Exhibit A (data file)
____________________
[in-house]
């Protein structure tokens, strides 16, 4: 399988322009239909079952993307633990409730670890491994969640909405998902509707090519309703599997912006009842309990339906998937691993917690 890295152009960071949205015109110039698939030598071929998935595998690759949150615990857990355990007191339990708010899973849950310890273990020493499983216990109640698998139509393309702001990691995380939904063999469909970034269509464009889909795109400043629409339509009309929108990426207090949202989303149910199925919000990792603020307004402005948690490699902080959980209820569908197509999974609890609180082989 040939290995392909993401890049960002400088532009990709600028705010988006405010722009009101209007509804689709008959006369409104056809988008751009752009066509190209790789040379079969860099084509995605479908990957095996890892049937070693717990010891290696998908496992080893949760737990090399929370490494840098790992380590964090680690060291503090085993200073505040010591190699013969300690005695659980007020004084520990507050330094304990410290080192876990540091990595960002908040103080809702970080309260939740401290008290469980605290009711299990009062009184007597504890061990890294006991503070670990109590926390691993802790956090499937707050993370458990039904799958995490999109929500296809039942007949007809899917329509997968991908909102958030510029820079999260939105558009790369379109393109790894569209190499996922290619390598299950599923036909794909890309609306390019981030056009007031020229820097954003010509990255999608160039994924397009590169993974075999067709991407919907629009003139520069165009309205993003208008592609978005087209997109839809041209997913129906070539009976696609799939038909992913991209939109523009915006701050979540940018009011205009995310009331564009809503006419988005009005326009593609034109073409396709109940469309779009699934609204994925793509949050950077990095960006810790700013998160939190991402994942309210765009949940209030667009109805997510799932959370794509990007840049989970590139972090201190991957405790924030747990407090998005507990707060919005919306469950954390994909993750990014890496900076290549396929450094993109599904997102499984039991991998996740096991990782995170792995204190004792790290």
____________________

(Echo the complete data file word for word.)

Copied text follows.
[in-house]
């Protein structure tokens, strides 16, 4: 399988322009239909079952993307633990409730670890491994969640909405998902509707090519309703599997912006009842309990339906998937691993917690 890295152009960071949205015109110039698939030598071929998935595998690759949150615990857990355990007191339990708010899973849950310890273990020493499983216990109640698998139509393309702001990691995380939904063999469909970034269509464009889909795109400043629409339509009309929108990426207090949202989303149910199925919000990792603020307004402005948690490699902080959980209820569908197509999974609890609180082989 040939290995392909993401890049960002400088532009990709600028705010988006405010722009009101209007509804689709008959006369409104056809988008751009752009066509190209790789040379079969860099084509995605479908990957095996890892049937070693717990010891290696998908496992080893949760737990090399929370490494840098790992380590964090680690060291503090085993200073505040010591190699013969300690005695659980007020004084520990507050330094304990410290080192876990540091990595960002908040103080809702970080309260939740401290008290469980605290009711299990009062009184007597504890061990890294006991503070670990109590926390691993802790956090499937707050993370458990039904799958995490999109929500296809039942007949007809899917329509997968991908909102958030510029820079999260939105558009790369379109393109790894569209190499996922290619390598299950599923036909794909890309609306390019981030056009007031020229820097954003010509990255999608160039994924397009590169993974075999067709991407919907629009003139520069165009309205993003208008592609978005087209997109839809041209997913129906070539009976696609799939038909992913991209939109523009915006701050979540940018009011205009995310009331564009809503006419988005009005326009593609034109073409396709109940469309779009699934609204994925793509949050950077990095960006810790700013998160939190991402994942309210765009949940209030667009109805997510799932959370794509990007840049989970590139972090201190991957405790924030747990407090998005507990707060919005919306469950954390994909993750990014890496900076290549396929450094993109599904997102499984039991991998996740096991990782995170792995204190004792790290």